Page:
The main credit-scoring companies create dozens of scores for you, based on the needs of different lenders. For example, if you apply for a mortgage, that lender will get a different credit score for you than will a car loan lender who pulls your credit score. Different scores are based on the different needs of different lenders.
The credit-scoring companies, therefore, use different combinations of your information and/or weigh different pieces of information differently to create mortgage versus auto versus student loans. That's why you have so many different scores.
When you go to borrow money to buy a car, the lender will check your credit and get your three-digit credit score. The credit score looks at everything on your credit report and summarizes it into a single number. Higher numbers indicate a better credit history, and lower numbers indicate the opposite.
What is Tier 1 credit? Some lenders group borrowers into tiers based on their credit scores, with Tier 1 or A being one of the highest categories, explains the credit bureau Experian.
Tier 1 Credit
The exact definition of a Tier 1 credit score can vary from one financing company to another and can change over time. However, to qualify for Tier 1 credit, you will generally need a strong score. A good rule of thumb is that to get into Tier 1, your FICO credit score needs to be at least 700. Tier 1 credit can also be called A credit or platinum credit.
Above Tier 1
Some lenders track clients with especially strong credit. To qualify for this special tier, you typically need a FICO score above 740. Depending on the lender, it could be called 0 tier, 1+ tier or A+ credit. Other lenders refer to it as diamond tier. A+ customers typically qualify for the best financing offers, such as zero-down loans or automaker promotional financing with no interest.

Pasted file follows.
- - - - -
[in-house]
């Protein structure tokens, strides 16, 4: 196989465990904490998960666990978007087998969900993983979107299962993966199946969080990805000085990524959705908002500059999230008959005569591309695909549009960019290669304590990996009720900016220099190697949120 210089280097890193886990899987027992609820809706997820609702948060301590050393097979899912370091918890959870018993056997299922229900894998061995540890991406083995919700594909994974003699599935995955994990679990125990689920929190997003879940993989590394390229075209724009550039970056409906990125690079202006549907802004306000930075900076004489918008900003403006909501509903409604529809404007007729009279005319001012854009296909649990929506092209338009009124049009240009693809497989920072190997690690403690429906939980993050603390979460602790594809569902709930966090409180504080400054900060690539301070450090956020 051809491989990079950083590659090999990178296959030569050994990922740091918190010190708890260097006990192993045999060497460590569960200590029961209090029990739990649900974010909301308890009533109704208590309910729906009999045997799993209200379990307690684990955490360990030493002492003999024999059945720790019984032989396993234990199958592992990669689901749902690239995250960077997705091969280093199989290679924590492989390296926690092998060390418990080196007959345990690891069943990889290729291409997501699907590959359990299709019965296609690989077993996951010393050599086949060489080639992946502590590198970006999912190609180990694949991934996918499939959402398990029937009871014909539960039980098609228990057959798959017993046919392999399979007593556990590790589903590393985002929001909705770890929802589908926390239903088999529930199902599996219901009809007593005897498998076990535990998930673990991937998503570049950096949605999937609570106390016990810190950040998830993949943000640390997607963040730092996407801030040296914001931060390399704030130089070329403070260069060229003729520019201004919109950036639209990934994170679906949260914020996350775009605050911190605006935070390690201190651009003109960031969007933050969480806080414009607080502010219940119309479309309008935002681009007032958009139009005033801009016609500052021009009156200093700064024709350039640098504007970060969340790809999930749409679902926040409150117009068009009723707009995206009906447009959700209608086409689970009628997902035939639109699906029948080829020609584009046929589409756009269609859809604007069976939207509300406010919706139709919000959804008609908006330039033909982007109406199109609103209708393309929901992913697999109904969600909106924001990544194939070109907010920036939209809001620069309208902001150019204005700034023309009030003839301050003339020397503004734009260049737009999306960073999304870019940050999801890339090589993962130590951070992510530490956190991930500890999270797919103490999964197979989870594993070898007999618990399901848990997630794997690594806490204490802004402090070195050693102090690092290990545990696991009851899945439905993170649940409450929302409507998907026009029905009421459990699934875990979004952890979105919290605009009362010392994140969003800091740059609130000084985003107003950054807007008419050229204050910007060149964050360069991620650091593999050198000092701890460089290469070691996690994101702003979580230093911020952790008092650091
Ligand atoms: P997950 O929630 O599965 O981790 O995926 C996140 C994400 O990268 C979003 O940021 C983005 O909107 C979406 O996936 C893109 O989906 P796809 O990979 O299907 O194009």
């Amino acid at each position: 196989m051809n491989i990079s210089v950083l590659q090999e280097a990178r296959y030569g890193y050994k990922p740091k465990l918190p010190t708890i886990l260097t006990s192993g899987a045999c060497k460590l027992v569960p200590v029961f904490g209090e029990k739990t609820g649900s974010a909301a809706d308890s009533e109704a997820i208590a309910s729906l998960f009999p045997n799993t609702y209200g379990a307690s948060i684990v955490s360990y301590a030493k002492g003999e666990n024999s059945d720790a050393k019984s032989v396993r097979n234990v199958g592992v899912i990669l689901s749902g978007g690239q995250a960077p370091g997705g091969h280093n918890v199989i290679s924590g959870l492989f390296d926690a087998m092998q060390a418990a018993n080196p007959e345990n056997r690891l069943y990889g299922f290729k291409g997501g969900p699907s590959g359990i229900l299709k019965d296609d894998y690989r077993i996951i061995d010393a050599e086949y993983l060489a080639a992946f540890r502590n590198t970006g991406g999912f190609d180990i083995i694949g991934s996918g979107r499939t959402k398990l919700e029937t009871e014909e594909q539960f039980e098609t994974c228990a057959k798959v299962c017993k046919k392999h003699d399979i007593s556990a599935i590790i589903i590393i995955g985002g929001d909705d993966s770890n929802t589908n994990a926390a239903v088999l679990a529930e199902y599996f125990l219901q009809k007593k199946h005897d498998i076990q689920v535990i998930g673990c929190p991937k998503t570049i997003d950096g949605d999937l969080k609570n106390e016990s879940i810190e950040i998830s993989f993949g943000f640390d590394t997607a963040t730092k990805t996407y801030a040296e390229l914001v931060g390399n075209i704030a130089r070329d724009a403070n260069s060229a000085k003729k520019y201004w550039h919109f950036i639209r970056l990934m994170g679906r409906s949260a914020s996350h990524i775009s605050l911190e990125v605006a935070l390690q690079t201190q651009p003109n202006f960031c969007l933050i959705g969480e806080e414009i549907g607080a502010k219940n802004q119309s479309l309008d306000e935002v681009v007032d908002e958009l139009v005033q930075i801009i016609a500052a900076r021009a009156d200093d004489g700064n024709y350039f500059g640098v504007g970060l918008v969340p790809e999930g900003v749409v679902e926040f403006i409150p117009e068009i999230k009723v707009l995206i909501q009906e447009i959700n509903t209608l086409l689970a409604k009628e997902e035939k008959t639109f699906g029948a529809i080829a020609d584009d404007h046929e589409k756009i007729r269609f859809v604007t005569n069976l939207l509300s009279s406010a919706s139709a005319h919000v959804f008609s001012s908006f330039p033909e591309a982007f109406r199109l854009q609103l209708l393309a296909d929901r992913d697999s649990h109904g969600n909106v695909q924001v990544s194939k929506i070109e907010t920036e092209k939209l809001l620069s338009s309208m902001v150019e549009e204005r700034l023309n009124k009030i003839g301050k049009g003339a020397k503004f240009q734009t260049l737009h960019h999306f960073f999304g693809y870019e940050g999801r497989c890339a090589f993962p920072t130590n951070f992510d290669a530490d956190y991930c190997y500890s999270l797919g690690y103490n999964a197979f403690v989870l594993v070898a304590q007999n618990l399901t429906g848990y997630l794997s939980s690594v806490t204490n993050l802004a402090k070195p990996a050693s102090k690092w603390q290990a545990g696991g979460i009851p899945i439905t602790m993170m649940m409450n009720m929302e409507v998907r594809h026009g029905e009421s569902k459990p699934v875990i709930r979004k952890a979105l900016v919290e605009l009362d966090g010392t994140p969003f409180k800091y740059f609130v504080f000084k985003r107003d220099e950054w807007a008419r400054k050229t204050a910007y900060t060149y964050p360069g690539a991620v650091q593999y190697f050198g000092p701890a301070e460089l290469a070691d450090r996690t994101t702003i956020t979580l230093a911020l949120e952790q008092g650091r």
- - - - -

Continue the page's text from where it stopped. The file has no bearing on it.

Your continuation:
Lower Credit Tiers
You may still be able to get a car loan even if you don't have Tier 1 credit. Tier 2 lenders typically focus on borrowers with scores between 660 and 699. Tier 3 customers have scores that fall between 620 and 659 or between 581 and 659, depending on the lender. People on the lower D and E/F tiers or 4 and 5 tiers may also be able to qualify for loans, but they are typically considered subprime and can bear high interest rates.
Tiers and Interest Rates
The higher your tier, the lower your interest rate. As your credit gets stronger, you become a better risk for the lender, and it asks for less interest as compensation for letting you use its money to buy a car. For instance, according to myFICO, FICO scores fall into Poor, Fair, Good, Very Good and Exceptional ranges, as follows:
- Poor: 300-579 score
- Fair: 580-669 score
- Good: 670-739 score
- Very Good: 740-799 score
- Exceptional: 800+ score
The higher your credit score, the more you are likely to qualify for credit, the more credit you are likely to be offered, and the lower the credit rate you'll likely be offered. A lower annual percentage rate over the life of a multi-year loan can save you thousands of dollars on the total cost of buying a car.
Steve Lander has been a writer since 1996, with experience in the fields of financial services, real estate and technology. His work has appeared in trade publications such as the "Minnesota Real Estate Journal" and "Minnesota Multi-Housing Association Advocate." Lander holds a Bachelor of Arts in political science from Columbia University.